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  • Writer's pictureJessica Day

How Climate Change Impacts Albany, CA

Updated: Apr 16, 2019

Here are some things that you might not know about Albany, California:

Albany was originally founded due to a conflict over garbage dumping. The story goes that "in 1908, a group of local women protested the dumping of Berkeley garbage in their community. Armed with two shotguns and a twenty-two-caliber rifle, they confronted the drivers of the wagons near what is now the corner of San Pablo Avenue and Buchanan Street. The women told the drivers of the horse-drawn garbage wagons to go home, which they did quickly and without complaint. Shortly thereafter, the residents of the town voted to incorporate as the City of Ocean View (which later became Albany)." In some ways this shows how Albany has always been a city that's been thinking about the impact of waste on our citizens. So as pollution and climate risk has grown, it's important to realize that...

Parts of Albany will be underwater if climate change continues unchecked. In 2008, the United States Geological Survey conducted a detailed study of the potential impacts of sea level rise to coastal portions of the San Francisco Bay Area. The study projects that in 2100, approximately 110 acres within Albany could be inundated if a 4.5 foot increase in sea levels were to occur. This means our beloved Albany Bulb will become an island, Golden Gate fields will become a swamp, and 2nd street to Eastshore highway won't be navigable anymore.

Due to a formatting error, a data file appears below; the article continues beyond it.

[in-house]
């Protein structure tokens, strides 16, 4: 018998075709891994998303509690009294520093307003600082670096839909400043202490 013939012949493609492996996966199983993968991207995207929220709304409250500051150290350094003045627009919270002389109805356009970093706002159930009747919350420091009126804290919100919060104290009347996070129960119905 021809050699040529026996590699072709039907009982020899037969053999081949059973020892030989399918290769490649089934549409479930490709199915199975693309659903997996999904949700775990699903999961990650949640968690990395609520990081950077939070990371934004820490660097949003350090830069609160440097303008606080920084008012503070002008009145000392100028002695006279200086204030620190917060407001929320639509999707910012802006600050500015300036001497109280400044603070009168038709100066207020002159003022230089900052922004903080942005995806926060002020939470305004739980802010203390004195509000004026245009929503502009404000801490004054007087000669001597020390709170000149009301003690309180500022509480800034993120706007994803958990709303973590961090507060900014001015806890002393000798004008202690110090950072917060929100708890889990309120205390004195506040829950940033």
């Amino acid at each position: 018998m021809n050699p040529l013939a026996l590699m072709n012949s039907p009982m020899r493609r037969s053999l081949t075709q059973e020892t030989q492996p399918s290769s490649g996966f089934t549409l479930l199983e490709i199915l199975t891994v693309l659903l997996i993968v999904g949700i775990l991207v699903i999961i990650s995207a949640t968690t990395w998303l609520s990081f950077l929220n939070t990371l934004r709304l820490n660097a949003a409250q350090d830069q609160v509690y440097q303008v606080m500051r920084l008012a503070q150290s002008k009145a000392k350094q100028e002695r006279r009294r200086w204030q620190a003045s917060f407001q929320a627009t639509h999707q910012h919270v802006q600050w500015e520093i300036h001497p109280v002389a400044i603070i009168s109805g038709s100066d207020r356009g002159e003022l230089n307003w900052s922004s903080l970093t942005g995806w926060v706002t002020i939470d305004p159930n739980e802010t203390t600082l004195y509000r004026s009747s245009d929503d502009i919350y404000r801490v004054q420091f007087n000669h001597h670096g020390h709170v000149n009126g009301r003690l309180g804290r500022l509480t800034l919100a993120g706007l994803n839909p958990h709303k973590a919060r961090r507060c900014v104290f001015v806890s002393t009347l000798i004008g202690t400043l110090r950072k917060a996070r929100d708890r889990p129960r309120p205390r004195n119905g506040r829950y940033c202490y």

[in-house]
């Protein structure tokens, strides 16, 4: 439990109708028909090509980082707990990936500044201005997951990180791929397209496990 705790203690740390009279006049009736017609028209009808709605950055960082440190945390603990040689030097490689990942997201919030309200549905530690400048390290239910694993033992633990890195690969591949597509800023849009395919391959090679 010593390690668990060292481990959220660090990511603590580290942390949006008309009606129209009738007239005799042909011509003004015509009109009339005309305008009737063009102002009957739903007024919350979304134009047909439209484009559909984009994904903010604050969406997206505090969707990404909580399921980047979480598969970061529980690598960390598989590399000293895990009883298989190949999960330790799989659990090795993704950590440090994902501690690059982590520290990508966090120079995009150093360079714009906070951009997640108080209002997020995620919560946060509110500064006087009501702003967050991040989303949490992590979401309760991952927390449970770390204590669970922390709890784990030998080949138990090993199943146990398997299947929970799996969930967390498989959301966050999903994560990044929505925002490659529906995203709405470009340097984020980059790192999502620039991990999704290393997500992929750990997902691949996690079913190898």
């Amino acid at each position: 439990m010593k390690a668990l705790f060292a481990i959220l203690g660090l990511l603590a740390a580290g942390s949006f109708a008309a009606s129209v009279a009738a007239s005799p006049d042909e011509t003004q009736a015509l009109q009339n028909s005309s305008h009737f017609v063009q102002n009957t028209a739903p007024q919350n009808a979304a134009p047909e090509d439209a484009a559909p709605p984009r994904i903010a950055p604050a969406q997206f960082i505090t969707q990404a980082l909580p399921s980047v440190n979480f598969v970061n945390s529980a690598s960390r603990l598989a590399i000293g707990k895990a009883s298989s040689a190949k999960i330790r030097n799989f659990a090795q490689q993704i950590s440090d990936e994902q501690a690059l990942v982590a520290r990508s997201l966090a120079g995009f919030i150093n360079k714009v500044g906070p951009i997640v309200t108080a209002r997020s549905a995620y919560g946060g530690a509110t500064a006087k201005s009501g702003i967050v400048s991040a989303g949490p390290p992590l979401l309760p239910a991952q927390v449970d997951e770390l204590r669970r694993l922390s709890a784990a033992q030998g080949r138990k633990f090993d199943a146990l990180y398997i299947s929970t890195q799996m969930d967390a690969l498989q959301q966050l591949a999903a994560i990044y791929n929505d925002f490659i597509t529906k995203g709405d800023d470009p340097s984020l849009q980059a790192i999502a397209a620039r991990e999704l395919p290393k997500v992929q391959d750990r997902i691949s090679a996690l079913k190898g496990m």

The good news? Albany is leading the charge in the era of climate change. Recently, Albany was featured in a national podcast about the City's response to renewable electrification. Of all the East Bay cities, Albany was the only city to make every single one of their customer classes default to 100% carbon-free energy. That's led to the reduction over 4,200 tons of carbon. And more recently, the City Council made the electric appliance requirement into a mandate for including building electrification regarding the development of the Climate Action and Adaptation Plan (CAAP).

However, natural gas in Albany continues to be one of the top three causes of our carbon footprint. Getting off of natural gas is absolutely imperative to meeting our Climate Action goals and just as we needed citizen support before when it came to defaulting our energy to 100% carbon-free, we need citizen support again. So write to City Council and tell them that you support the phase out natural gas for Albany in new buildings by 2020.

After all, Albany's leadership depends on the engagement of our Citizens. So, what's next for Albany?

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